Dr Lim: Now the superficial liposuction is done manually, so in other words you’re going closer to the skin. Now if you’re going to use a Vaser to help you to tighten the skin, you then have to use the Vaser closer to the skin. That’s where the burn comes in, you see?
Trish: Okay, alright, got it.
Dr Lim: So you can tighten both ways, either manually or with a Vaser. So it doesn’t mean Vaser is the only thing they can use to tighten. But where Vaser helps, it definitely helps, is definitely in the male, in the back, because the fat in the back of the male is very very tough. Now manually you can still do it and soften it up, but it leaves a fair bit of muscle to get to the point where you can soften it up.
So that being said, for the doctor, you’d be raising a bit more sweat.
Trish: Yeah, well I’ve actually seen-go on sorry.
Dr Lim: You’ve seen them go in a bit harder in the back. Now with the Vaser, the Vaser helps you to break it down a bit faster, with the male back. But other than that, in the other parts of the body, I really don’t see any advantage. The end result is really the suctioning. That’s why I sort of never seen any work done through a Vaser, which is going to end up looking any better than anyone who does it well under manual situation.
Trish: Got it. Well you know what I’ve watched, just recently, well a few months ago, I watched my first surgical procedure, and that involved liposuction, I tell you, you guys work, it’s like a work out.
Dr Lim: Yes, it is.
Trish: So it keeps you fit.
Dr Lim: Yeah but actually even though it looks as if it’s the person is really doing a great workout there, but truly if it is done well and correctly, it’s more you can see the movements moving fast, but it’s not really against great pressure. You shouldn’t, no one should use great pressure, because if you’re using great pressure, you cannot get fine results. As you know, if I ask you to press a pencil down on the paper very hard, you can never get a fine drawing, all the fine drawings always done with the lightest of hand, isn’t it?
Trish: That’s so true. It’s the most delicate strokes. No I know what you mean, I can visualize it, can visualise it in my mind.
Dr Lim: Yeah, all the strokes has got to be delicate. It might be fast, but it’s still delicate, right? Where it’s just that when you’re doing drawing, you might be able to move fast but it’s still very light, you know? You’re drawing across the paper very lightly, you see? But if you were to force yourself on the paper and do it very very hard, you’re never going to get a very neat picture done.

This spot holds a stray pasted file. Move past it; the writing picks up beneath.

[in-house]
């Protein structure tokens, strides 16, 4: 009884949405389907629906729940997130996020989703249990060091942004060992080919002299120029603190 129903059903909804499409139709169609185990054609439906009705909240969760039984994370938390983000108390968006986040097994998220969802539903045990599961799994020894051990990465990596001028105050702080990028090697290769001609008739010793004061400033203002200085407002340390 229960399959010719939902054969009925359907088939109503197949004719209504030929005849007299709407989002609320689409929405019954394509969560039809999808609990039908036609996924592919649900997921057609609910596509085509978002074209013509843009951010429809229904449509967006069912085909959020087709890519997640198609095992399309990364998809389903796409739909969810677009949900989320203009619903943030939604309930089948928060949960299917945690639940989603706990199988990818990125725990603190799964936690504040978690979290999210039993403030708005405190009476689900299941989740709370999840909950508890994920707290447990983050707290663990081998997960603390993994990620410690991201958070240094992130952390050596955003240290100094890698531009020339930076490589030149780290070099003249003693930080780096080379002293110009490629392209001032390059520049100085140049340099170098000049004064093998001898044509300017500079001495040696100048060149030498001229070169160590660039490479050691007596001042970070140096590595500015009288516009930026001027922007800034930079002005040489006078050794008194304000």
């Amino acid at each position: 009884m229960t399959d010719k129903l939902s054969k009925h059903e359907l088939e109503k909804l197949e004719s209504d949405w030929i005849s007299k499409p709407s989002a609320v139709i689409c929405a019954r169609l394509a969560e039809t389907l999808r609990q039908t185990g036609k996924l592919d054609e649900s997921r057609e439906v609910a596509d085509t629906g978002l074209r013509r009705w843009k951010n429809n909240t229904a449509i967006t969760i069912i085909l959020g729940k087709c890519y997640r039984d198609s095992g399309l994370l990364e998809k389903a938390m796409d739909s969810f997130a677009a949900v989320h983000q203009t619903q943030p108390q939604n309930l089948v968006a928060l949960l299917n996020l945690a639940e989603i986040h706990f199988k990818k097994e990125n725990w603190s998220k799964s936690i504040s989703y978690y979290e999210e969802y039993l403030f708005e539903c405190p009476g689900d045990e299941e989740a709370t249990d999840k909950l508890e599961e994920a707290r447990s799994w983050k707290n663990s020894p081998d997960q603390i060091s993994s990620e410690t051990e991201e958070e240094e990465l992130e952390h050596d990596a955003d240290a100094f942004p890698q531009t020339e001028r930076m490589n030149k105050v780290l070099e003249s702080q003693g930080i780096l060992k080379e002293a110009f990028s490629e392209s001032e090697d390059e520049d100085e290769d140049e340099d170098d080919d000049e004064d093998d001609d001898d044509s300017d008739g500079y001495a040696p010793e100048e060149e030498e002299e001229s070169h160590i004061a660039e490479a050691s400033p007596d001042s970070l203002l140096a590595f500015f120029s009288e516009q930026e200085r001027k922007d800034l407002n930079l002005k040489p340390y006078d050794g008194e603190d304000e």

Trish: No totally, oh that’s great, that’s been really really helpful. Now before we go I know that you do lots of other procedures, so I thought just very quickly, so you do facial treatments as well? Injectables?
Dr Lim: Yes, we do injectables, and do the liquid face lift, with injectables. Yes, definitely, and then of course what we call the neuro modulators now – neuro toxins, like Botox, xeomin, and dysport, and all these other things, yes we do that. I do PRP as well, so one of these days we can talk about that and we can talk about liquid face lift as well because I teach that as well.
Trish: Oh fantastic, that’d be great, well I’ll look forward to our next chat, so thank you so much for being with us today.
Dr Lim: Thank you very much Trish.
Trish: No worries.
Dr Lim: Hopefully we’ll get a chance to talk again on any other aspects of liposuction, particularly we can concentrate on certain areas – what areas can be done, we do breast reduction, we do chin, we do whatever it is we can talk about each individual procedure then, because today we are concentrating on a general aspect of liposuction.
Trish: Yeah, well good to know anyway, you can get your chin done, you can get where else?
Dr Lim: Yeah you can breast reduce.
Trish: Yeah breast reduction.
Dr Lim: You can get your back done, hips, lower legs, you know what we call cankles? Nowadays the young people call them cankles instead of ankles?
Trish: Cankles. Yep there’s an answer for everything isn’t there?
Dr Lim: Yes, and of course arms can be done also very well these days.
Trish: That’s true, I didn’t even think to even bring that up, but of course only because I’m thinking of what I would want.
Dr Lim: Oh it’s a lot to talk about, it’s a lot to talk about, I’m sure we’ll get back and we’ll concentrate on area at a time, and then, because each area has it’s own peculiar aspects to talk about.
Trish: That’s true, that’s true too. Alright, well if you’re new listeners out there, if you’re looking for The Ashbrooke Cosmetic Surgery Clinic, they’re actually based on Military Road in Mosman, so pop down and they’d love to hear from you. You can Google them, or you can call them.
Dr Lim: That’s right, and I’m also in Parramatta as well.
Trish: Oh okay, Parramatta as well, good to know.
Dr Lim: Yes, yes so they can Google it and find us.
Trish: And if not you can always drop us an email to firstname.lastname@example.org, so thank you so much Dr Lim.
Dr Lim: Thank you very much Trish.
Trish: Lovely, thank you bye!
Dr Lim: Bye.